When I first become a Pagan many years ago, I tried to find theological studies of What It All Meant within our literature.I found many discussions of rituals, magick, and how Witches were correctives to patriarchy. But beyond some brief (and good) discussions in Margot Adler’s Drawing Down the Moon and the Farrars' The Meaning of Witchcraft,there was almost nothing on the underlying meaning of a Pagan reality.As I learned more about the broad Pagan tradition I began exploring literature discussing African Diasporic and Native American Pagan religions. Here to, by monotheistic standards the pickings were remarkably thin.
In Brazil I learned most Pagan literature consisted of spell books and details about rituals.Among the traditional Crow people in Montana, individuals had different interpretations of their practices’ deeper meaning and of the status of figures like Coyote, but no developed theology.Within my own coven I learned my coven-mates had different beliefs about who the Gods were. Classical Pagan religious writing was rarely sectarian and the major one that could be so described, The Golden Ass, was more an adventure story than a treatise on the Gods.Pagan cultures were not particularly peaceful, but I know of no adherents to a Pagan religion waging war on those of another for not worshiping the right Gods. Unlike the monotheisms, unity of belief didn’t seem very important in the Pagan world.
I've promised to post my AAR Annual Meeting reports here, but since they are complex -- at least the way I write them is complex -- they don't adapt well to this blog format. Therefore, until I manage to submit the final report, I will simply provide a link to a blog where they appear more or less as intended. Thanks for your understanding. http://besom.blogspot.com/2015/02/aar-annual-meeting-iv.html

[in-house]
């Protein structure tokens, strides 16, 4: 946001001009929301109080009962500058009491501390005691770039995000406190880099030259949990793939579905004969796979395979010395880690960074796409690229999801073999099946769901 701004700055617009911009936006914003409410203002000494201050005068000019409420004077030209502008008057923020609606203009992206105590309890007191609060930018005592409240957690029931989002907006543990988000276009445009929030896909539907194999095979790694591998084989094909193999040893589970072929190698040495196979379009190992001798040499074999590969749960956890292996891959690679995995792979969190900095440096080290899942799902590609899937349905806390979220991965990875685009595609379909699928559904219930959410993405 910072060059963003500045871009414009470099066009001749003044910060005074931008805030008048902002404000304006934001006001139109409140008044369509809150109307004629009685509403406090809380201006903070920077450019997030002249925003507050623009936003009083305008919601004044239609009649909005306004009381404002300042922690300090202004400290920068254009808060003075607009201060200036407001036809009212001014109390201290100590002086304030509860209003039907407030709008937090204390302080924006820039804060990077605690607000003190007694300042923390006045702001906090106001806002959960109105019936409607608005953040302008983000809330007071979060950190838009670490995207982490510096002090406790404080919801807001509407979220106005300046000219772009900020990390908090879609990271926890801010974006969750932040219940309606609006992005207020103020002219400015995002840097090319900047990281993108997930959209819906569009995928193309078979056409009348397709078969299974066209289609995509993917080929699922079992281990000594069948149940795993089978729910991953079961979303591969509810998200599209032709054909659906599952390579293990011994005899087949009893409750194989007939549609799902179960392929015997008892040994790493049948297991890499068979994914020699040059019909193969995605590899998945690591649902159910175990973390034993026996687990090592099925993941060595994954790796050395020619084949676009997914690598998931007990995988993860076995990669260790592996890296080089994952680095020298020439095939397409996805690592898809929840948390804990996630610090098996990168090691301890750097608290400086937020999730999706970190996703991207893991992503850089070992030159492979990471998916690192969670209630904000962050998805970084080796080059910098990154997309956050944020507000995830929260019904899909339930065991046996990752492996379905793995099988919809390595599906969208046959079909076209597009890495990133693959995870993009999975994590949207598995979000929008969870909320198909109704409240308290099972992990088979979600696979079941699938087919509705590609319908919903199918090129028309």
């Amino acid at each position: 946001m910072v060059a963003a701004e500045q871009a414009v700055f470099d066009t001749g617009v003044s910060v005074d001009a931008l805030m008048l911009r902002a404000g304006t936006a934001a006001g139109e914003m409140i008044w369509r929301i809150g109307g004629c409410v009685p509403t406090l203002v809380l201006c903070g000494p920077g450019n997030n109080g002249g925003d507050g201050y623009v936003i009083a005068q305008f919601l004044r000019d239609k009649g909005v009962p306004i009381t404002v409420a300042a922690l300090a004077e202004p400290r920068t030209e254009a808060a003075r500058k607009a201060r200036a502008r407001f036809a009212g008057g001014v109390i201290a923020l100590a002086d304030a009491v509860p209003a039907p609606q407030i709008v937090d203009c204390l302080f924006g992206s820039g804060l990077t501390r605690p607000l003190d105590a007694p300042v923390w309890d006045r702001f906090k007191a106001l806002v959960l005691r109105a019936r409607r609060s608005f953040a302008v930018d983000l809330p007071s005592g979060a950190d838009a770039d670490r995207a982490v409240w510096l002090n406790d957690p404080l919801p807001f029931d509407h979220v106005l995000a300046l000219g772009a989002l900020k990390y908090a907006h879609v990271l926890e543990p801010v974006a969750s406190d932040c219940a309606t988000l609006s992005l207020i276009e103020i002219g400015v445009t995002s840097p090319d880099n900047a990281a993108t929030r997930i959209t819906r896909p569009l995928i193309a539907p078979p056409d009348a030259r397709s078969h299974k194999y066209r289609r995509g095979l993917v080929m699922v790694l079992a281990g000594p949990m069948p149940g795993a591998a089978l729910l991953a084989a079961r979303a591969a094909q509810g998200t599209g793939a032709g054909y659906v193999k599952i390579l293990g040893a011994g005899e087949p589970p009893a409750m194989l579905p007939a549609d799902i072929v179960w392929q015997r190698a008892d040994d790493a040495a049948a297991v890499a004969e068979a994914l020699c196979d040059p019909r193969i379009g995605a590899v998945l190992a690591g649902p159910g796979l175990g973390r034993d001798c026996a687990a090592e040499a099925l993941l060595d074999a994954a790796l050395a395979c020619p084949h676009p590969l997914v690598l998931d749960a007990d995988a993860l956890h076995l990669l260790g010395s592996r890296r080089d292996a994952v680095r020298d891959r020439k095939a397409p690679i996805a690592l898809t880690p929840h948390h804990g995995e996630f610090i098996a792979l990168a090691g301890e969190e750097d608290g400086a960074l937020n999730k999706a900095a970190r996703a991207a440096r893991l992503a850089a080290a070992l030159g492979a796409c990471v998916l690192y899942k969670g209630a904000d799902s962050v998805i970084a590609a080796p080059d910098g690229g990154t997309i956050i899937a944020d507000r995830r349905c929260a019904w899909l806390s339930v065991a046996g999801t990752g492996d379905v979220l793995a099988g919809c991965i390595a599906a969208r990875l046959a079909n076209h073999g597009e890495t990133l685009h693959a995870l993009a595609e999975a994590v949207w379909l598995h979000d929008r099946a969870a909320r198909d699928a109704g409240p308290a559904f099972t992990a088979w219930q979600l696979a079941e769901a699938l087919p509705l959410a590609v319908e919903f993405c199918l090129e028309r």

In today's Airy Monday post, we've got PaganStudies at the AAR; new classes at Cherry Hill; the New Alexandrian library; buzzards (tracked from space); and a look the Orion mission.
“The AAR annual meeting is a huge intellectual energy infusion, not to mention a social occasion with Pagan Studies scholars from around the world,” reports Chas Clifton, co-chair of AAR’s Contemporary Pagan Studies Group. The Wild Hunt has the rest of the story.
Cherry Hill Pagan seminary announced its slate of upcoming spring classes last week. They include offerings in subjects including Sacred Cycles; Ministering to Military Pagans; Paganism and the Body; and much more. Check the whole list out here.
Happy Monday, Beagle fans! Today's Airy Monday post includes news from space -- Hayley's comet, GRACE satellite shows water cycles, building blocks of life in a distant galaxy -- plus an academic Pagan conference calls for papers and a scholarly collection of sources on witchhunting history.
First up: news from SPACE! (How much more Airy can you get?) October's skies will light up with some extra excitement 10 days before Samhain, courtesy of Hayley's Comet. Get the details here.
Perhaps central to Neo Pagan practices is the petition of Deity. The crudest of formulas for Neo Pagan ritual would be: create a sacred space, invoke deity, pay homage and/or petition, and dismiss. Though some petitions might be spontaneous and overlook some elements of space or decorum ( i.e. Penczack’s “instant magic”), the desires and force of will are almost always necessarily in conjunction with some form of request to a higher power. Linguistically, one could simply put it as; “to petition”, a subject must have an object to call upon. Even in the instance of petitioning the self, drawing forth some sort of believed, hidden energy from the depths of the practitioners psyche, the petitioner is calling upon an “other” to change or work with the “self”.